Block Scheduling In College

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School is not easy for most high school students, but the way information is taught to them can make a huge difference in their educational experience. A student’s day consists him/her going to class and listening to a teacher for minutes on end. Two types of schedules, modular and block, have become controversial in the world of education. According to Marla M. Mondie, in her article titled, “Teaching on the Block: A Model for Pre-Service Teachers”, “Block schedule is rooted in J. Lloyd Trump’s 1959 Flexible Modular Scheduling Design” (Mondie 3). The plan originally called for class to have a 40 minute lecture, 20 minute help session and a 100 minute lab each week (Mondie 3). Other classes would be shorter, about 20 or 30 minutes. Furthermore, …show more content…
Some of the many benefits include “higher GPA’s, lower failure rates, lower dropout rates, higher college enrollment rates and slightly higher SAT scores” (Imbimbo 2). When students are allowed the chance to learn at a higher level, it’s not a surprise that they respond with higher achievement. Block scheduling not only benefits students, but teachers as well. The longer class times increases the high-quality preparation time for teachers. This allows them to spend less time on procedures and routines and can stick to teaching students how to understand the curriculum. High school is also a time where students are being prepared for college and life after school. Under the block scheduling design students are able to take a broader array of courses (Mondie 5). Kids in turn begin to discover what they like and what they are good at, which is what the goal of schooling is. It also helps when students stay out of trouble. No college or business wants to deal with someone who is constantly in the wrong places. Block scheduling has shown that schools who have implemented it report fewer disciplinary referrals (Mondie 5). Improved class attendance is just another result of block scheduling to go along with what has been stated previously. Standardized testing is a very controversial topic in high school and pre-secondary school education. There are inconsistent results on whether …show more content…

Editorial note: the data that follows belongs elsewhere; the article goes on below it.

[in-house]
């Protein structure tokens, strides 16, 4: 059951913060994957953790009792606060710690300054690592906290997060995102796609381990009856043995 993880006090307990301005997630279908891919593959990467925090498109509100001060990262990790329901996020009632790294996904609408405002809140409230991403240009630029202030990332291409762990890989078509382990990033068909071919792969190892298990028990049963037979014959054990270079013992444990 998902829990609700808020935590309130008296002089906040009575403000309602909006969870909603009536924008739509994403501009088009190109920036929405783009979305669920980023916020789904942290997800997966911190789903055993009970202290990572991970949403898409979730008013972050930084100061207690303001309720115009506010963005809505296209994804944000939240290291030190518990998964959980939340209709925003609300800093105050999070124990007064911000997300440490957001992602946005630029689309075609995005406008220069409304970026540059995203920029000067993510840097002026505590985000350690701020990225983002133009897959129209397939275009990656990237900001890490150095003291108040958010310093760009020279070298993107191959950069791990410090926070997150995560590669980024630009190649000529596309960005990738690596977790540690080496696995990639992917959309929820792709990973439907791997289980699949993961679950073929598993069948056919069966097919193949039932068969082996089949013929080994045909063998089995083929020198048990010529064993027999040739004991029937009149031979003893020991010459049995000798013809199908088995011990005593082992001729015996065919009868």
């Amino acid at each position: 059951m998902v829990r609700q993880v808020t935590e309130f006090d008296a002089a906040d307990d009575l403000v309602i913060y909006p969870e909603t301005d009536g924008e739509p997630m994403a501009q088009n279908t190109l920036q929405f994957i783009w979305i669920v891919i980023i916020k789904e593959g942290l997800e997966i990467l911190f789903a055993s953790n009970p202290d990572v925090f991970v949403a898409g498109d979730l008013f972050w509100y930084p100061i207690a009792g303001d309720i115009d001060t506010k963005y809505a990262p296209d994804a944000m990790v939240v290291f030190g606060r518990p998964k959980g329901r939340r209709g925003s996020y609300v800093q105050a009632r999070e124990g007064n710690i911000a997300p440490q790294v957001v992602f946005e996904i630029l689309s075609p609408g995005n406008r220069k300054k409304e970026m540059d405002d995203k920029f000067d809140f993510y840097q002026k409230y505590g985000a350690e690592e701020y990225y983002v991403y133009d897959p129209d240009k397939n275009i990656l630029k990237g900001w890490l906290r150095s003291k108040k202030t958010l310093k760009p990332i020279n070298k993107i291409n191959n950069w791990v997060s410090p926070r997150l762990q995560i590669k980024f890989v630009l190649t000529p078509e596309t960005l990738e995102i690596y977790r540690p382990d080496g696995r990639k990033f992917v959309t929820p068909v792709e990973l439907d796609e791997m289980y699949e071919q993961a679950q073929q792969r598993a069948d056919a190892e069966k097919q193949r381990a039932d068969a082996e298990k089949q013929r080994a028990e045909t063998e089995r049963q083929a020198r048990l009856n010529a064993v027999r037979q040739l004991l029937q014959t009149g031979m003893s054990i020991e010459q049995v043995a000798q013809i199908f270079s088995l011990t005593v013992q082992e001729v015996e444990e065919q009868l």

With blocks, certain places are designated for class every day. According to Luke Muggy and Tom Easton, in their article from 2015, “Modular scheduling empowers teachers with the ability to design the structure of their classes by adjusting the frequency, duration, and location of each of their lessons” (Easton and Muggy 1). Students like consistency, and moving classes from one place to another can be plain annoying to a naive high schooler. Blocks do not allow as much flexibility, but are advantageous due to the fact that they are consistent. Another challenge posed is when students miss class time. Missing one day on the block is like missing two or three days in a traditional schedule (Imbimbo 3). Maybe the biggest challenge is that block scheduling is only effective if it is implemented correctly in schools. If not they can negatively impact the way students learn. It may not only impact the students, but the teachers as well. According to Josephine Imbimbo, it may be necessary to negotiate the block scheduling demands with teachers’ contracts because some teachers may be asked to work longer hours on some days (Imbimbo 3). Substitute teachers will also need to be aware of the block format, since most do not know how to teach with the longer class periods. jA further negative for block scheduling comes from teachers covering less

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